Wednesday, 23 July 2014

Toilet communications

In a move entirely unrelated (honest) with the uproar caused by the draconian imposition of 48-hr moorings on most of the handful of mooring spots on the Lancaster Canal the Canal and River Trust has suddenly decided to communicate with boaters.
Their chosen method is a single sheet of A4 paper stapled to the inside of the toilet door at Garstang services.
And the message comes not from the Waterways Manager but from the unelected members of the Waterways Partnership who have been behind the whole ill-considered, unresearched plot from the beginning.
The note also announces that the moorings will be monitored by volunteers, who will also 'greet' visitors. I assume these are the ones taking pictures of moored boats yesterday, and I assume they have been advised to wear lifejackets as they poke and pry into the privacy of boaters.
The vigilante volunteers, armed with cameras, were conveniently unmentioned when I asked Waterways Manager Chantelle Seaborn about policing her new mooring strategy. She assured me she couldn't do that.
Meanwhile, on the overcrowded visitor moorings at Garstang, CRT has decided it is perfectly acceptable to take up space with a large workboat - you couldn't make it up.

Monday, 21 July 2014

48-hour moorings fiasco

This is the resolution passed, nearly unanimously, by a well-attended meeting of boaters at the Tithe Barn at Garstang on the Lancaster Canal last night. It is being sent to Chantelle Seaborn, the NW Waterways Manager and copied to Richard Parry.

This meeting of resident and visiting boaters on the Lancaster Canal calls on the Canal and River Trust's NW Waterways Manager Chantelle Seaborn to immediately reverse the imposition of 48-hour moorings on the Lancaster Canal, removing all signage and reverting to the previous situation.
We do so because:
1. The restrictions have been introduced without proper research or consultation, with either local or visiting boaters;
2. The restrictions will not achieve their stated objective of 'fairness' as there is insufficient usable mooring space for the number of boats wanting it, so moorings will remain first-come-first-served regardless of timing restrictions;
3. CRT has failed to measure and establish an existing problem and therefore has no means of measuring the failure or success of the 48-hour mooring experiment;
4. CRT has admitted it has no prospect of enforcing a 48-hour mooring restriction and it is pointless to make rules which cannot be enforced;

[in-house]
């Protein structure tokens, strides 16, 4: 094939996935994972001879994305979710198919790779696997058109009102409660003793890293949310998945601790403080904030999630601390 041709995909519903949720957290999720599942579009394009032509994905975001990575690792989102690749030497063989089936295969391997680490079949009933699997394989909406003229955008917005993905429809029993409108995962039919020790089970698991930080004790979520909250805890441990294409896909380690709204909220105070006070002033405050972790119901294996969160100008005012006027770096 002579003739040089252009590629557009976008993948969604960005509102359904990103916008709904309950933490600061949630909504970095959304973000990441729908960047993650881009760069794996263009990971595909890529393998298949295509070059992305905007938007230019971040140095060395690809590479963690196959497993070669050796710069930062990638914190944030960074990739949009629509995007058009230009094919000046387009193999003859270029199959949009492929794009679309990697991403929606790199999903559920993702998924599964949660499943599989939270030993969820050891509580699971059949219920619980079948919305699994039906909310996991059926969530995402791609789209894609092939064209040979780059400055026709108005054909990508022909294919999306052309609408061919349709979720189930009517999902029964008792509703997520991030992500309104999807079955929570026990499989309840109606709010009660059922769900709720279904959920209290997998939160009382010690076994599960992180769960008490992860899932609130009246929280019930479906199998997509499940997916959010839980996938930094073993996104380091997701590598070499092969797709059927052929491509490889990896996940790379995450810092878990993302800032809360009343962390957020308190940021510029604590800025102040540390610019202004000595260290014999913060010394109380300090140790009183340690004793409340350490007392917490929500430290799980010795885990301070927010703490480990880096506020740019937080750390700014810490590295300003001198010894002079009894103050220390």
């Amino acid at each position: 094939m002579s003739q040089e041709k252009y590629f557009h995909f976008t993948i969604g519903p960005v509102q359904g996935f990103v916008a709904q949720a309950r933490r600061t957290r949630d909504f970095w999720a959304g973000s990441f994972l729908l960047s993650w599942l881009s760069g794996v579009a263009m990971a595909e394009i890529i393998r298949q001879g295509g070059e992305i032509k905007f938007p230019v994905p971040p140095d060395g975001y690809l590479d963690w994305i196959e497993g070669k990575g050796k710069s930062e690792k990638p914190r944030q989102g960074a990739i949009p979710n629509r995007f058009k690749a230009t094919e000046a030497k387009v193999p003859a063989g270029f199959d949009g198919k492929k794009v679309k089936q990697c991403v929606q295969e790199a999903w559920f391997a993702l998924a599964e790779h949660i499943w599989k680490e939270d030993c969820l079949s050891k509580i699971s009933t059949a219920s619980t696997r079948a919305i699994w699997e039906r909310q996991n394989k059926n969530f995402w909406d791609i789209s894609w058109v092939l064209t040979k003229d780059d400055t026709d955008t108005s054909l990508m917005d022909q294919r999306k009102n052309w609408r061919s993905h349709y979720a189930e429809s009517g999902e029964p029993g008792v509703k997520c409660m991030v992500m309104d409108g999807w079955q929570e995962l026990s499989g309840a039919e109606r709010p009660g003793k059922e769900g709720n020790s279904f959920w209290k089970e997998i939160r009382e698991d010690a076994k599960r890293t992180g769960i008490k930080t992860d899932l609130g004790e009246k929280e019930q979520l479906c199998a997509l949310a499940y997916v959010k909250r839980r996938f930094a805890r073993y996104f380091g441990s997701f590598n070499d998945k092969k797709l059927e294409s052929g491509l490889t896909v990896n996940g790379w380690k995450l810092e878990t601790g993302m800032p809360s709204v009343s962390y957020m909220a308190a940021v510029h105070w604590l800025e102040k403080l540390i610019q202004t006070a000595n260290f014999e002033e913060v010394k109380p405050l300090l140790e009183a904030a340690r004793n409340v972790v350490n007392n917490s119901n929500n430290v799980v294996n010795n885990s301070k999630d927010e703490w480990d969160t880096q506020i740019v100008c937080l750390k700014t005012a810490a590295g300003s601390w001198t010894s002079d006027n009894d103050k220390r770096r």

5. Introducing 48-hour moorings destroys the relaxed nature of the Lancaster canal and is already deterring visiting boats from returning, to the detriment of canalside businesses;
6. These restrictions have clearly been made at the urging of unelected members of the waterways partnership who should have no role in boating issues.
Instead, this meeting urges Chantelle Seaborn to focus on the creation of many additional mooring spaces around the most popular parts of the canal, along with a programme of dredging throughout the length of the canal as this will do most to enable resident and visiting boats to enjoy the Lancaster Canal.

Tuesday, 12 February 2013

A personal appeal to Canal and River Trust Trustee John Dodwell.

Dear John,

I have said elsewhere that I was disappointed that you decided to use your position of influence to support your Estates Department and Waterways Manager Wendy Capelle in their decision that it was right for the Canal and River Trust to deprive a young, hard-working man and his three children of their livelihood.
Even though very suspicious, many of us had hoped that CaRT would have a different approach, on a more human scale, to issues like this, yet we have seen canal traders and now canalside traders being pushed out of business and we don't really understand the motive. What's more we all worry about who you will target next.
What inspires a major charity to conduct a campaign to smear a young man, desperately trying to do his best for his three children and working hard?
OK, so he planted some vegetables without agreement, put up a lean-to and tried to expand his business. I dare say he wasn't very good at meetings and he was naïve enough to take the verbal assurances of CaRT officers without getting things in writing.